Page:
There's a thinker
Finally, we have the ".223" portion of the rifle's description. To the uninformed, the number sounds like a big technical number that probably makes this rifle more deadly than other rifles. Again, not actually so. Technically, the number .223 refers to the diameter of the bullet. Twenty-twos's are often used for small-game hunting, like birds and squirrel, and for backyard tin-can plinking on summer afternoons. Some BB/pellet guns even come in a .22-caliber design.

Admittedly though, there is some difference between a .22-caliber pellet fired from an air-rifle, and a .223 round fired from an AR-15. The difference here is not about the width of the round but how fast the round travels. It will still make a very small hole, but it will hit a target with a lot more energy, giving it more penetration power, and allowing the round to travel further distances. This is made possible because more gun-powder is loaded behind the projectile than in a standard .22-caliber round, forcing it out of the gun a lot faster.

The .223 is actually the smallest commonly used rifle ammunition, despite a relative high-power gunpowder load like that used in a combat rifle or a hunting rifle. Even when used for game hunting, the .223 ammo is not a large enough caliber to take down commonly hunted game such as deer. As a matter of fact, this small ammunition is used specifically in combat operations to not kill the enemy, but rather to wound the enemy instead. Why would you not want to kill an enemy in combat you ask? Because a wounded enemy will require aid from their comrades, distracting them from the fight, whereas a dead enemy can be left to be dealt with later when the fight is over. Just to make that perfectly clear, the .223 caliber rifle, when used as an anti-personnel weapon, is meant to wound the target rather than to kill it outright. So technically, this would make this rifle the "safest" rifle that a civilian could possibly own. A person is less likely to be killed by an AR-15 .223 round than by any other rifle shot. You can see from the image provided here, the difference between a .223 round used in the AR-15, a .308 round commonly used in bolt-action hunting rifles, and the 7.62mm round used in AK-47 style rifles.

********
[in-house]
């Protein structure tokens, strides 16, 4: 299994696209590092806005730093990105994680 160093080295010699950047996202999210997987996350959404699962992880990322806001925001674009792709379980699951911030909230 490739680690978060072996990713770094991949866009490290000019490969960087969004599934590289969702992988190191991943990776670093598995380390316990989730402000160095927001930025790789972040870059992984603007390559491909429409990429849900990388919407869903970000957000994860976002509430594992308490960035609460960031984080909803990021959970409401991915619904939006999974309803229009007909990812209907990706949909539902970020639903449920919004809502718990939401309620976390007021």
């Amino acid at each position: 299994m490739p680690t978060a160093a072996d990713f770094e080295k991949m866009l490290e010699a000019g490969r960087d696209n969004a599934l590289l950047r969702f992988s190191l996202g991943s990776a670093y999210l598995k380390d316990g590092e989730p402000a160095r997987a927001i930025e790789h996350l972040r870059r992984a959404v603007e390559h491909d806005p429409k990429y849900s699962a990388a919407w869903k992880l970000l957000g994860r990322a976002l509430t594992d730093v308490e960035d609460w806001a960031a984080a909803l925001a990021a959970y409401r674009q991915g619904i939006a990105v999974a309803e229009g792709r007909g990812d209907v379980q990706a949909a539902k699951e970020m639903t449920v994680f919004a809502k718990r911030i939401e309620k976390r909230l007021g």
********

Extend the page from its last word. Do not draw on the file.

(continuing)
Ammo Comparison

We could talk all day long about the merits and lethality of different sorts of ammunition, from rifle loads, to jacketing, to hollow-tips, to fragmenting rounds, and so forth. You can search for yourself numerous charts which display comparisons of all different sorts of ammunition. No one type of ammo is necessarily any more deadly than the other. It all comes down to how it is used. And the same goes for any firearm.

From the zip-gun to the shotgun, to your grand-dad's hunting rifle, to your brother's combat rifle, no one firearm is inherently more dangerous than the other. It all comes down to how it is used. While the public suddenly panics over the AR-15, we seem to forget that school shootings are not a new phenomenon and that even old-fashioned weapons were used in the past to commit similar crimes by bizarrely deranged individuals, such as Charles Whitman.

Whitman's Weapons
In August 1966, Whitman opened fire from the tower of the University of Texas in Austin, killing numerous people. His rampage actually began with the murder of his mother and wife with a knife, not a firearm. He then mounted the tower killing several people there with a shotgun, before sniping the campus from his accomplished vantage point, with WWII-era rifles. His self-authored account of his own mental breakdown is chillingly familiar to so many mass murders and particularly school shootings. Sixteen people died in that event nearly a half-century ago.

All in all, at the end of any day, there is no single firearm which is truly "safer" or more dangerous than another. Nor are firearms any more or less dangerous than other methods of killing. Timothy McVeigh used farm fertilizer to kill 168 people, many of them children. The Unites States government used fire to kill the inhabitants of the Branch Davidian compound in Waco, Texas. Among the dead there were twenty-one children under the age of sixteen.Your kitchen cabinet probably contains enough bleach and ammonia that would make enough mustard gas to wipe out hundreds of people.

Firearms are just a tool, like any other, in the hands of man. They can be used for evil, they can be used to defend against evil. They can be used for Olympic-grade sport, they can be used to feed your family. Madmen will always find a way to kill innocents, even if they do it by taking away your guns.